In December 2012 I went to Bangladesh with the intention of spending a few days on vacation. I did not know anything about the country, and I have to admit that I went because I got a cheap plane ticket to Dhaka, its capital.
The day after my arrival and to start somehow, I asked a taxi driver to take me to see an interesting place. He took me to the National Parliament building. As soon as I saw it I knew I was not going to like it, so I turned around. Then I saw a peanut seller walking around, I went to him and told if I could take a picture of him. He stopped, smiled and accepted. It was from that moment that my true experience on the streets of Bangladesh began.Then I decided to wander around the cities; one day I went to a shipyard to see how they fixed and scrapped the ships; another one I walked through the train tracks to see the life on both of its sides; I also went to see a brick factory, and so on…I spent most of the days walking the streets and seeing how their inhabitants were living.
Very often people stopped me and asked how I was called, where I came from, if I wanted to have a cup of tea, etc … I remember a man in a suit who came to me and introduced himself as a journalist of a local newspaper, and that after a little conversation he said goodbye thanking me for being there. Others invited me to go to their homes to eat with their families … One of the things that caught my attention was the reaction of a man who helped me a lot to get to know the city of Chittagong. He was the receptionist of the hotel I was accommodated in, and he was very angry with me because, according to him, I had seen him on the street and I had not greeted him. And how could I not say hello to someone who had helped me so much? The truth is that I did not see him.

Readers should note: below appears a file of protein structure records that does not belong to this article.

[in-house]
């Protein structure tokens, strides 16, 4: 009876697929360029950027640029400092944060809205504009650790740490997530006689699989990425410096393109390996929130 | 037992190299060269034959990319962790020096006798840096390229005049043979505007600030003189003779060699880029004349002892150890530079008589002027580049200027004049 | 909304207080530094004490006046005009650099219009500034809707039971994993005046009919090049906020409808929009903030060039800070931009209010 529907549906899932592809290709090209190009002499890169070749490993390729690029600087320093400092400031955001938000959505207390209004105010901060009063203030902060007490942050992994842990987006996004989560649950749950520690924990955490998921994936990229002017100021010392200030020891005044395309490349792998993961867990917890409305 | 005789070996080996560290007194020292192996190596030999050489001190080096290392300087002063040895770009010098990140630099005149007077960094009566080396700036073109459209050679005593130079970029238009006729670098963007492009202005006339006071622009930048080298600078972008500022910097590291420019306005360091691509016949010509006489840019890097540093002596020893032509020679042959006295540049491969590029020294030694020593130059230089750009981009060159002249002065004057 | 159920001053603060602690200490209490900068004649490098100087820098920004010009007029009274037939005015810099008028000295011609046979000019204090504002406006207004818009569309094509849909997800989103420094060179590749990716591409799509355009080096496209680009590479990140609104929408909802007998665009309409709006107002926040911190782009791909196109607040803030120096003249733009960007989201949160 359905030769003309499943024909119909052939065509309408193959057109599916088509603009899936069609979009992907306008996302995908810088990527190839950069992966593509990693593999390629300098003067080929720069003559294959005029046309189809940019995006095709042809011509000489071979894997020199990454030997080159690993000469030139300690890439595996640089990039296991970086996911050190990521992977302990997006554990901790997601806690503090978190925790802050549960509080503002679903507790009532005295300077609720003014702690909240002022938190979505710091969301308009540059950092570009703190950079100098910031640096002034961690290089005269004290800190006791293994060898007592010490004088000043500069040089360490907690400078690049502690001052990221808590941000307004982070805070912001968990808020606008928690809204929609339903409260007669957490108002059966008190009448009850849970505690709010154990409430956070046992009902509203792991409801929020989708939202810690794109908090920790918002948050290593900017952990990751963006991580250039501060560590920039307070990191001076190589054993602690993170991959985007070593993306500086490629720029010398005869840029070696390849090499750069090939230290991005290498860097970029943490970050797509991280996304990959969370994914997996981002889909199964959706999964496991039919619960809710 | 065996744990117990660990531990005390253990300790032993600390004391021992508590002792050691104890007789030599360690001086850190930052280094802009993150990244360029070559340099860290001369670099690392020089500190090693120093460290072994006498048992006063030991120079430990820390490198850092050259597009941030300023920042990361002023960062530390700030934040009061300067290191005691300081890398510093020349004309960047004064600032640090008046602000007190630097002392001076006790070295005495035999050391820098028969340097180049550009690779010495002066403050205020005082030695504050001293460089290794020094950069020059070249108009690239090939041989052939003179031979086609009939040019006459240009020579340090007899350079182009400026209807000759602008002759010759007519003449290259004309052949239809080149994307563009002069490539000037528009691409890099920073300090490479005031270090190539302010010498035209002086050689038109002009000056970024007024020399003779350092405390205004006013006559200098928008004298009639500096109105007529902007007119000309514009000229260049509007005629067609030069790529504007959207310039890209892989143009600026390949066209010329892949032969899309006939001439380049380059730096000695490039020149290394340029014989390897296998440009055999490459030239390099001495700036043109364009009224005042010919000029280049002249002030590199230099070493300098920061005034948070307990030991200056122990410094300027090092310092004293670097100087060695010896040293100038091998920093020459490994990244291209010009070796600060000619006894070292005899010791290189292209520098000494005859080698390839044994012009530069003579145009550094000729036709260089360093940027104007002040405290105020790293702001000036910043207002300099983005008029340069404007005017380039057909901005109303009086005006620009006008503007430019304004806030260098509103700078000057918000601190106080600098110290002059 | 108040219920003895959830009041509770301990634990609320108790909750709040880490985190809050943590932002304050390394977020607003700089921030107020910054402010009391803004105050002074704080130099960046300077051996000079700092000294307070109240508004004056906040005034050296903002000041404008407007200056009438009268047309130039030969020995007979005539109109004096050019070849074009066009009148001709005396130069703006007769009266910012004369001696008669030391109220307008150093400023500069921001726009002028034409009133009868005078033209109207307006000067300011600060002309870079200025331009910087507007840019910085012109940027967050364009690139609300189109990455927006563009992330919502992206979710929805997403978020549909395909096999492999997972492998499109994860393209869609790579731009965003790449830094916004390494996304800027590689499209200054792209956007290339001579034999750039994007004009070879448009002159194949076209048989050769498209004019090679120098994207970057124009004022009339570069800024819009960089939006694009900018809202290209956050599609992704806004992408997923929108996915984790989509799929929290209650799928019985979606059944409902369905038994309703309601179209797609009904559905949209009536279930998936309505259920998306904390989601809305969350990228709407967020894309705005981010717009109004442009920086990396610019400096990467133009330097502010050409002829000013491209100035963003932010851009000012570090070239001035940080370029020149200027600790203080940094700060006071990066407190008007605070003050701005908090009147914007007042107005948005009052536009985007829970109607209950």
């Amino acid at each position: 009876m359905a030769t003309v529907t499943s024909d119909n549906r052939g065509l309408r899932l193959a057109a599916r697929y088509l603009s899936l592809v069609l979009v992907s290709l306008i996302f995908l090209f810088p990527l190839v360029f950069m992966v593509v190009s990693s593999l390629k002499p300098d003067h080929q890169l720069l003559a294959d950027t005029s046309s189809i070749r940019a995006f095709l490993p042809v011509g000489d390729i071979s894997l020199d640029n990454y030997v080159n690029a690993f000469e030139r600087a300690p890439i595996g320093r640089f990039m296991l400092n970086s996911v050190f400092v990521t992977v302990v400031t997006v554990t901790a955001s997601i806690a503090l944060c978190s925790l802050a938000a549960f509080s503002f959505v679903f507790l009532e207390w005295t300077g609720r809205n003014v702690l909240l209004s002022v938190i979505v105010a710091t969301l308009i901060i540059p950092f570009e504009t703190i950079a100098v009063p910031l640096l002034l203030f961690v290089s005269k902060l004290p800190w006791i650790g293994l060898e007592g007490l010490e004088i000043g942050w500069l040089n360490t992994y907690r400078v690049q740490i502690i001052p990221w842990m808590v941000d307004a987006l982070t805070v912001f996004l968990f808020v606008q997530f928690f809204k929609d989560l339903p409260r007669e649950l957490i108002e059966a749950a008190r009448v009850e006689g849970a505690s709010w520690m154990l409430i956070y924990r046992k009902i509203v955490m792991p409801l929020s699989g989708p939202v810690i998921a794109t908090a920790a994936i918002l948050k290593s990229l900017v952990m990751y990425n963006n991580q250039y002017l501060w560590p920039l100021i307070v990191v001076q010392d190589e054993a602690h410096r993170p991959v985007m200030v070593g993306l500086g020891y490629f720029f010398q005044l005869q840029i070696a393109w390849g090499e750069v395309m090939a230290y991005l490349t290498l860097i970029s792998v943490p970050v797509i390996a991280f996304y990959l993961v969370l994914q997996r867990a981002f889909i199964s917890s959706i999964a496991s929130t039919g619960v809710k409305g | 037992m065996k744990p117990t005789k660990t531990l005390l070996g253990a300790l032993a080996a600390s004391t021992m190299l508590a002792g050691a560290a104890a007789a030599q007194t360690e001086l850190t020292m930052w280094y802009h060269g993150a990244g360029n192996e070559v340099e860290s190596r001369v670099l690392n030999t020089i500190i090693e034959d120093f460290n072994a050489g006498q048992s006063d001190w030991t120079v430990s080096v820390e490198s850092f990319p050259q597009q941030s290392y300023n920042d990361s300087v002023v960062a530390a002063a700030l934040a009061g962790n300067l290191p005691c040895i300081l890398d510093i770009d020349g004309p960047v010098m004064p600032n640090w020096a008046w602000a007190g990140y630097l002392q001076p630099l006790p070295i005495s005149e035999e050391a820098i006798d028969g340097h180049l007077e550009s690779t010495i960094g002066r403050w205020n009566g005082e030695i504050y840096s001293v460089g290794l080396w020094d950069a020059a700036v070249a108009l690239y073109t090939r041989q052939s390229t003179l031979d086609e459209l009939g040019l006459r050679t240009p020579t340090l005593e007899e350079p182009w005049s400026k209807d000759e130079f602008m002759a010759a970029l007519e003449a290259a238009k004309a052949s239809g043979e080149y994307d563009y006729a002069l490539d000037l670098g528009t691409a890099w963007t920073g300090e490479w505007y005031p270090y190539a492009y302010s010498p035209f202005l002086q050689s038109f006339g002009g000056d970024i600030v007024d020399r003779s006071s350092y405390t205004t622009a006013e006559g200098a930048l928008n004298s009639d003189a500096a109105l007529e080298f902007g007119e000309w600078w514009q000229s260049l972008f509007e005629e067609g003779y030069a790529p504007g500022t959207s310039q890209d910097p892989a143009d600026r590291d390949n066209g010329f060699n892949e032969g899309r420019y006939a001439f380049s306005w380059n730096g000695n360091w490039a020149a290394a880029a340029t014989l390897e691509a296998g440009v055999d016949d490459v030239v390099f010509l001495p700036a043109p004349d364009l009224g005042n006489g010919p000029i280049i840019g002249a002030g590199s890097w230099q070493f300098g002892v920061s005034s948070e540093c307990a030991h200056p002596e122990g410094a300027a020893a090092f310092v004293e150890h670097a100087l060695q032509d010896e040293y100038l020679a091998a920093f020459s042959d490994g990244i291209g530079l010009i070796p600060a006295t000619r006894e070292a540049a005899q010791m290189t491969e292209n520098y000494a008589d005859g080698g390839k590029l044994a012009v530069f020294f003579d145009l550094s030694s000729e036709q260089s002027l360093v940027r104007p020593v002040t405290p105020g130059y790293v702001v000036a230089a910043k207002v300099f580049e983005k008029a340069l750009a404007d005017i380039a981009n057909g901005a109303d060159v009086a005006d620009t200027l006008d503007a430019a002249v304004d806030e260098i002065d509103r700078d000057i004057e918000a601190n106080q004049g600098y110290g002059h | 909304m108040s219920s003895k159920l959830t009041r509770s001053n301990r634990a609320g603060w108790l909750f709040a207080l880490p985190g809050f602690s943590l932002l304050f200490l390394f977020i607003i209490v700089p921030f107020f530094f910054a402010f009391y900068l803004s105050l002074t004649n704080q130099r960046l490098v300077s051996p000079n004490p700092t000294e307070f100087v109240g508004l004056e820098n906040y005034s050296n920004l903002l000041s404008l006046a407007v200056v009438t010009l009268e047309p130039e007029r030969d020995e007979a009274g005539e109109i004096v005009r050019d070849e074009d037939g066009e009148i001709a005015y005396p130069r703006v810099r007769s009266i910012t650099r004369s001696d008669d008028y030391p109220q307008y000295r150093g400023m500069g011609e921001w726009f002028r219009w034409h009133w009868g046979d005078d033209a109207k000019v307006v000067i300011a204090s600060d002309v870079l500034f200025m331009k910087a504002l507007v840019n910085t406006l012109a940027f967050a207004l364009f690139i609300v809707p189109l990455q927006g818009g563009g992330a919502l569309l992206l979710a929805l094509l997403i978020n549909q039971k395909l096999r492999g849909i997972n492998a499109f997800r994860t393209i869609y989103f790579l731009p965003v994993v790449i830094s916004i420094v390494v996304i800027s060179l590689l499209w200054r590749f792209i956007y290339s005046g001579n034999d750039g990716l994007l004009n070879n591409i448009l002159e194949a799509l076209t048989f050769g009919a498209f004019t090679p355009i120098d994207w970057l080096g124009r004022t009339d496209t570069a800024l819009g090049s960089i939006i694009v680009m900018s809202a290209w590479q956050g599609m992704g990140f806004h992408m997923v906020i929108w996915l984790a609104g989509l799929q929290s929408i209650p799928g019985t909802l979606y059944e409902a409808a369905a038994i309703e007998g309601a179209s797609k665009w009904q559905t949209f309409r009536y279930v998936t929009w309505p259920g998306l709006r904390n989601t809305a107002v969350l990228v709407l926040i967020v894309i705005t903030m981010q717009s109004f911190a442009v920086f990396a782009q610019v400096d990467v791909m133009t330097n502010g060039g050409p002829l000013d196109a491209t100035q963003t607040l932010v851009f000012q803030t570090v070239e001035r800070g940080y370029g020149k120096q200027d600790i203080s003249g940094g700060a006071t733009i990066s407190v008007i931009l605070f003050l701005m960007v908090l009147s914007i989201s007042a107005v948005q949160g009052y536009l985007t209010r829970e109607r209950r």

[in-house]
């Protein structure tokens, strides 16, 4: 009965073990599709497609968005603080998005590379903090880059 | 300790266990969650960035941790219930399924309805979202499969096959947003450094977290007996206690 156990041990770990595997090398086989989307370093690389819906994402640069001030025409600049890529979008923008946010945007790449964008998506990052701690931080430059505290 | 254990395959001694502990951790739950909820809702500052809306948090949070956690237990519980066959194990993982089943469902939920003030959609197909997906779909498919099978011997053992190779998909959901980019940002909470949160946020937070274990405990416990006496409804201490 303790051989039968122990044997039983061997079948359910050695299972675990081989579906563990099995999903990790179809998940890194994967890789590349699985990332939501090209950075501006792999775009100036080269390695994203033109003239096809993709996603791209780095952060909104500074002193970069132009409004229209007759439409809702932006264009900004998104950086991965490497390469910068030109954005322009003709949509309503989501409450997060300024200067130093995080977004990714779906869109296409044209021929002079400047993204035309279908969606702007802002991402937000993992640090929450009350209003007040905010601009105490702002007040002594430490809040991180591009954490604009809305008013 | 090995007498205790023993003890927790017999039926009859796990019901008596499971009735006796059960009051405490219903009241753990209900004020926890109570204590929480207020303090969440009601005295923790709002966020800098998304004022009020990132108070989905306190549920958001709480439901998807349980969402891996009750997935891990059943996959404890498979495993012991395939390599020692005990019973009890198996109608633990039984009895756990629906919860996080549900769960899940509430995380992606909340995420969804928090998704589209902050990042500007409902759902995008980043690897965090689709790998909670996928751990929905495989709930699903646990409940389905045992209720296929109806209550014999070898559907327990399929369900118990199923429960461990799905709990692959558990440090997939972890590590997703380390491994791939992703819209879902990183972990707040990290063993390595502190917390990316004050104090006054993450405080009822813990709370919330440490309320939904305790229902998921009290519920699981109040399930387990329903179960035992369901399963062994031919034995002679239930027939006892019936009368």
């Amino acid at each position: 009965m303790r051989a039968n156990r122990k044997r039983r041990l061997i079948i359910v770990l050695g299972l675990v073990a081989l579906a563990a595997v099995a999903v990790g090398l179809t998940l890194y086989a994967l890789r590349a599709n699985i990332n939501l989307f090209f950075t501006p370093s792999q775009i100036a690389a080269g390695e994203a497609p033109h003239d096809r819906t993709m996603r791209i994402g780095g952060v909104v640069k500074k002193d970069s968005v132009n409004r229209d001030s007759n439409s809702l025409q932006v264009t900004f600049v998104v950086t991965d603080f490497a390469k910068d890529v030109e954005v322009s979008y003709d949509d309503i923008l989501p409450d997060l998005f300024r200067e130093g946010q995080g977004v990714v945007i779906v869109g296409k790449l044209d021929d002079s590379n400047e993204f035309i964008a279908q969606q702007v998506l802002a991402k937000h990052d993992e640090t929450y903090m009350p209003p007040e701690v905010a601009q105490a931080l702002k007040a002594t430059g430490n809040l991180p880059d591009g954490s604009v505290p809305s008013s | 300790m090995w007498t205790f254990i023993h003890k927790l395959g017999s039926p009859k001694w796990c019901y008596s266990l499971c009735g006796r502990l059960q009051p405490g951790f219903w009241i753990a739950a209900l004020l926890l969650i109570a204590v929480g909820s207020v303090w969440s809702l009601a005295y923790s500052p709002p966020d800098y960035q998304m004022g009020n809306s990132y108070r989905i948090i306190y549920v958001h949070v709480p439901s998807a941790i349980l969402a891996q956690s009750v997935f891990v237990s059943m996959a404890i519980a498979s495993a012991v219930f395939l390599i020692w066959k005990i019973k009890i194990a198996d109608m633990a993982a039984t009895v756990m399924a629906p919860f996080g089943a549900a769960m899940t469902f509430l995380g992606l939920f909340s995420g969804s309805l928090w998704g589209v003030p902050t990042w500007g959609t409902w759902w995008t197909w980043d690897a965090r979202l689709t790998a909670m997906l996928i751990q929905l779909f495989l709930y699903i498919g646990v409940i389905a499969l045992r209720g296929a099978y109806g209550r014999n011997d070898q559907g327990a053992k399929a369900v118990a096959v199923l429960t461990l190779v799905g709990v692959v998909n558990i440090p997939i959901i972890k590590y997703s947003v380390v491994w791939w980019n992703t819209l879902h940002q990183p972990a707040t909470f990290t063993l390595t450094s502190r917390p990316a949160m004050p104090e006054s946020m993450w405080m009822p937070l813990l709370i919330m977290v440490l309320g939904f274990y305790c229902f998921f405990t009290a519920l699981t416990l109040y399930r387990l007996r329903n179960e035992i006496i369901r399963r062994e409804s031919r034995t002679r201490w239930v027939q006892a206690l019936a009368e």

The next day, at night, a strong earthquake caused the hotel to tremble. I got really scared, because I was on the sixth floor of a tall building and it looked like it was going to fall. Next morning almost all the guests of the hotel left, I did not know if it was by the shake or by something else. I thought to do the same, go to another safer hotel, but the receptionist told me that there was no problem, that I was safe out there. So, I was wondering: how am I going to go to another place and ignore the advice of someone who got angry for not saying hello on the street? Of course, I stayed. It is this kind of experiences, full of humanity, that make me see things differently. Now I could say that I know something about the country. And, although the photos of the project are in black and white, the people and the streets of Bangladesh are full of kindness and great colors.
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